Mammút

If you’ve ever wondered what it’s like to spend half your year in total darkness (and then unending sunlight), the musical offerings of the Iceland Airwaves CMJ Showcase painted a pretty convincing picture. Unhinged, experimental noise from the school of Björk, Levis jeans thrash rock, and a melodic post-punk sendup presented different takes on the same powerful sense of trance-like possession.

The DJ at work.

I’ll be the first to admit that I was skeptical walking into the middle of dj. flugvél og geimskip’s set. But what initially sounded to me like unconvincing basement-studio tinkering gave way to a pretty refreshing noise performance with a discernible thread. That every song began with an elaborate premise was half the fun: “I feel we should go as deep into space as we can,” she said before creating an echo chamber punctuated by lasers and smoke. Later, “This is a song about a slave who plays drums for a king. But the king never says he’s good. He says, ‘Keep drumming for the next 100 days. With no food.'”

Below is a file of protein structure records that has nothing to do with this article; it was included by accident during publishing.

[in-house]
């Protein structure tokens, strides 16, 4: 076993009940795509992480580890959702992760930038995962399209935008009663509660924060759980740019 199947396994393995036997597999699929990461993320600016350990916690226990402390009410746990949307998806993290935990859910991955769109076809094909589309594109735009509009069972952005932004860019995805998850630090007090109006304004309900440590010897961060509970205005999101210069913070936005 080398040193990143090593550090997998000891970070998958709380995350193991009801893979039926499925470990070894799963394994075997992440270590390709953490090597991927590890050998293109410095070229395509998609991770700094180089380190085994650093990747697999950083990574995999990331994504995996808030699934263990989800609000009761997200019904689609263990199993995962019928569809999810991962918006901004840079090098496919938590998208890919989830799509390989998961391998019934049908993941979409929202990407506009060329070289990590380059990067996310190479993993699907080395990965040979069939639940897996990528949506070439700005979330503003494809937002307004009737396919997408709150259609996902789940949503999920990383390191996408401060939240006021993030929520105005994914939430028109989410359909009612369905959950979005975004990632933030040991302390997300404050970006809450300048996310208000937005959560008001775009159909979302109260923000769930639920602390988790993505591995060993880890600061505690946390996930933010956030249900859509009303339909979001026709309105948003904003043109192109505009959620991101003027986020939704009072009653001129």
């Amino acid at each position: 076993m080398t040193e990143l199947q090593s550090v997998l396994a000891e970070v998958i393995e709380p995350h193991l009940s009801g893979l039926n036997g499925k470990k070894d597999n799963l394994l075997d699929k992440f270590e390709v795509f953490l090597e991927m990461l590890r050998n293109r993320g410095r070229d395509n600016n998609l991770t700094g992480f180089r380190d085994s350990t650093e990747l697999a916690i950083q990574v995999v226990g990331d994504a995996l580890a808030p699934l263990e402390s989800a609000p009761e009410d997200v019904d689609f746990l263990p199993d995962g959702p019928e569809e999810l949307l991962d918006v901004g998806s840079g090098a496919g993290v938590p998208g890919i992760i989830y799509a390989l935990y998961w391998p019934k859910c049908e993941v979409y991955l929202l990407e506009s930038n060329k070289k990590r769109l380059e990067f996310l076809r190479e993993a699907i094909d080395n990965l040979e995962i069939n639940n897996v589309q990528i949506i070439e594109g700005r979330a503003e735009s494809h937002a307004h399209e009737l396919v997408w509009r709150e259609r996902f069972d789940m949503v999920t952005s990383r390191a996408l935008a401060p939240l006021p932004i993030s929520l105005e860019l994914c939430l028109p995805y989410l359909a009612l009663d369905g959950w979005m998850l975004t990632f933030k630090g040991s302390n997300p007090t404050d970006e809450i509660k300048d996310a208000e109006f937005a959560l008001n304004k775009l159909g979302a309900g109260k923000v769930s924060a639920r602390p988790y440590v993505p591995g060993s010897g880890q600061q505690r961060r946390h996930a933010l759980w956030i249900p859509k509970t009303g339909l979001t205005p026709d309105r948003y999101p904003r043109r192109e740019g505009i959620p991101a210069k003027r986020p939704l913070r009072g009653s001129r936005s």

Fufanu fuckin’ shit up.

Fufanu took the trance state from “playful” to “pure angst,” but this was for the adult in all of us. There was definitely a clean aesthetic to be picked out among the grungy, psychedelic heaviness, so it’s probably not surprising that the band started out as a techno project.

Mammút says: “you just had to be there.”

 

Mammút was a “holy shit” moment more than worth sticking around for. If the raw, emotional candor didn’t make you slightly uncomfortable, you were probably audiencing all wrong. There was definitely no half-assing the urgency of the music, and vocalist Kata Mogenson covered a startling range of yelps, breathy intonations, and tonsil-shredding screams (yeah girl, we’d be sweaty too).

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